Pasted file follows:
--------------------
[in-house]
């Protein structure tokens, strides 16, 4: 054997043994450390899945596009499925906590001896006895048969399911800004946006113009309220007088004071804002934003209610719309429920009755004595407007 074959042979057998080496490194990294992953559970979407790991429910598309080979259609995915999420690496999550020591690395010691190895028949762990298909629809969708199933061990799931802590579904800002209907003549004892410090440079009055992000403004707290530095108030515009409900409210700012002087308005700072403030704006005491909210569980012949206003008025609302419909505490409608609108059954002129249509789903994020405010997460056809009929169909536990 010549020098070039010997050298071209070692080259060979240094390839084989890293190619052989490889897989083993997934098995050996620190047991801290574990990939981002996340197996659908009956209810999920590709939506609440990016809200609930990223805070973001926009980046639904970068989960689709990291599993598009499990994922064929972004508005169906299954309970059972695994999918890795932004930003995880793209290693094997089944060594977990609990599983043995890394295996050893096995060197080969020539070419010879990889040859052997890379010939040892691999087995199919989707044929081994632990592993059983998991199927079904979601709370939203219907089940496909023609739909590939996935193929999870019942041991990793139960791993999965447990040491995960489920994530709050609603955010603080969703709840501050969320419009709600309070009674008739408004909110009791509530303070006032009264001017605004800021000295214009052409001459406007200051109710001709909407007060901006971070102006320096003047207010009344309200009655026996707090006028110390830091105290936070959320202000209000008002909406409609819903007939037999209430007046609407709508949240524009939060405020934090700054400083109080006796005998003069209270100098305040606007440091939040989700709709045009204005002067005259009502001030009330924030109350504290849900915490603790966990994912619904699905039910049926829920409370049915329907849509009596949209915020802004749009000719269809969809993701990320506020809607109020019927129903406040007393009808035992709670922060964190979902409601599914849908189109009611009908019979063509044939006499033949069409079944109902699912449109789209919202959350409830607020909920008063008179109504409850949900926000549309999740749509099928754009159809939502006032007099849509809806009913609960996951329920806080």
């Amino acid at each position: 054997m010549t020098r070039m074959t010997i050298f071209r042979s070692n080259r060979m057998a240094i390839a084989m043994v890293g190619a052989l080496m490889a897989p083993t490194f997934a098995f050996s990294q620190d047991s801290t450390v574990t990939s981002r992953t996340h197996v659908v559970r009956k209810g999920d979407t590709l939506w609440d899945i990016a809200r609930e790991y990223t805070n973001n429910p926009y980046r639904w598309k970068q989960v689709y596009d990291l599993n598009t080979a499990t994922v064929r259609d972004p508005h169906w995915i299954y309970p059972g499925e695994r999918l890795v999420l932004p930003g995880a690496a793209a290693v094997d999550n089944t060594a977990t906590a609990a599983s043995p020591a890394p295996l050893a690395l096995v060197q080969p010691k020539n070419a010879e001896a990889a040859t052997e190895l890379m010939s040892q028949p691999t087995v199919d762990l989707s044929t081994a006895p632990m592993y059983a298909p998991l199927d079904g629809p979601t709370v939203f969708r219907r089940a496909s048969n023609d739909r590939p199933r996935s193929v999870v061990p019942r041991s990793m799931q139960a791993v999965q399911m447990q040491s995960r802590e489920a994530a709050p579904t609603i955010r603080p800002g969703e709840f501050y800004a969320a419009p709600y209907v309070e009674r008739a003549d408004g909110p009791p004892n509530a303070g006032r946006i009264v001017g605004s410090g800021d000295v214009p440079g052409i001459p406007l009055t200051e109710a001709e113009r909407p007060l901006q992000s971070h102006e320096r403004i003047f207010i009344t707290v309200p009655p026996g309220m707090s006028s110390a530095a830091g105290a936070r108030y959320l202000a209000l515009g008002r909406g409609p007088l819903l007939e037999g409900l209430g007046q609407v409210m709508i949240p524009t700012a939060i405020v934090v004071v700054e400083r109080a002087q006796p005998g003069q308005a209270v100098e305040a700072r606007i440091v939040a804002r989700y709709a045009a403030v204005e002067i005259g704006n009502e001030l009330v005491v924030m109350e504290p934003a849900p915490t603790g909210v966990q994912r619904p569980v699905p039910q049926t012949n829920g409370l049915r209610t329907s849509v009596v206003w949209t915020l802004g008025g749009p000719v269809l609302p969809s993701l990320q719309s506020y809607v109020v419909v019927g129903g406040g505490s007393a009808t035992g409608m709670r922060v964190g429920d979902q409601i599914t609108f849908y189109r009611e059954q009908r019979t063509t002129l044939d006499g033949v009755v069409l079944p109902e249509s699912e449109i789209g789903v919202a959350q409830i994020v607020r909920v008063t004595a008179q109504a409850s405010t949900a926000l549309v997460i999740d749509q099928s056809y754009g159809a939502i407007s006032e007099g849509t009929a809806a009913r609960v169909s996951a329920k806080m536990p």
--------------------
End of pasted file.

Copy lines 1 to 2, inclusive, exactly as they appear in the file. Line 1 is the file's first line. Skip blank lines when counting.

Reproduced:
[in-house]
């Protein structure tokens, strides 16, 4: 054997043994450390899945596009499925906590001896006895048969399911800004946006113009309220007088004071804002934003209610719309429920009755004595407007 074959042979057998080496490194990294992953559970979407790991429910598309080979259609995915999420690496999550020591690395010691190895028949762990298909629809969708199933061990799931802590579904800002209907003549004892410090440079009055992000403004707290530095108030515009409900409210700012002087308005700072403030704006005491909210569980012949206003008025609302419909505490409608609108059954002129249509789903994020405010997460056809009929169909536990 010549020098070039010997050298071209070692080259060979240094390839084989890293190619052989490889897989083993997934098995050996620190047991801290574990990939981002996340197996659908009956209810999920590709939506609440990016809200609930990223805070973001926009980046639904970068989960689709990291599993598009499990994922064929972004508005169906299954309970059972695994999918890795932004930003995880793209290693094997089944060594977990609990599983043995890394295996050893096995060197080969020539070419010879990889040859052997890379010939040892691999087995199919989707044929081994632990592993059983998991199927079904979601709370939203219907089940496909023609739909590939996935193929999870019942041991990793139960791993999965447990040491995960489920994530709050609603955010603080969703709840501050969320419009709600309070009674008739408004909110009791509530303070006032009264001017605004800021000295214009052409001459406007200051109710001709909407007060901006971070102006320096003047207010009344309200009655026996707090006028110390830091105290936070959320202000209000008002909406409609819903007939037999209430007046609407709508949240524009939060405020934090700054400083109080006796005998003069209270100098305040606007440091939040989700709709045009204005002067005259009502001030009330924030109350504290849900915490603790966990994912619904699905039910049926829920409370049915329907849509009596949209915020802004749009000719269809969809993701990320506020809607109020019927129903406040007393009808035992709670922060964190979902409601599914849908189109009611009908019979063509044939006499033949069409079944109902699912449109789209919202959350409830607020909920008063008179109504409850949900926000549309999740749509099928754009159809939502006032007099849509809806009913609960996951329920806080």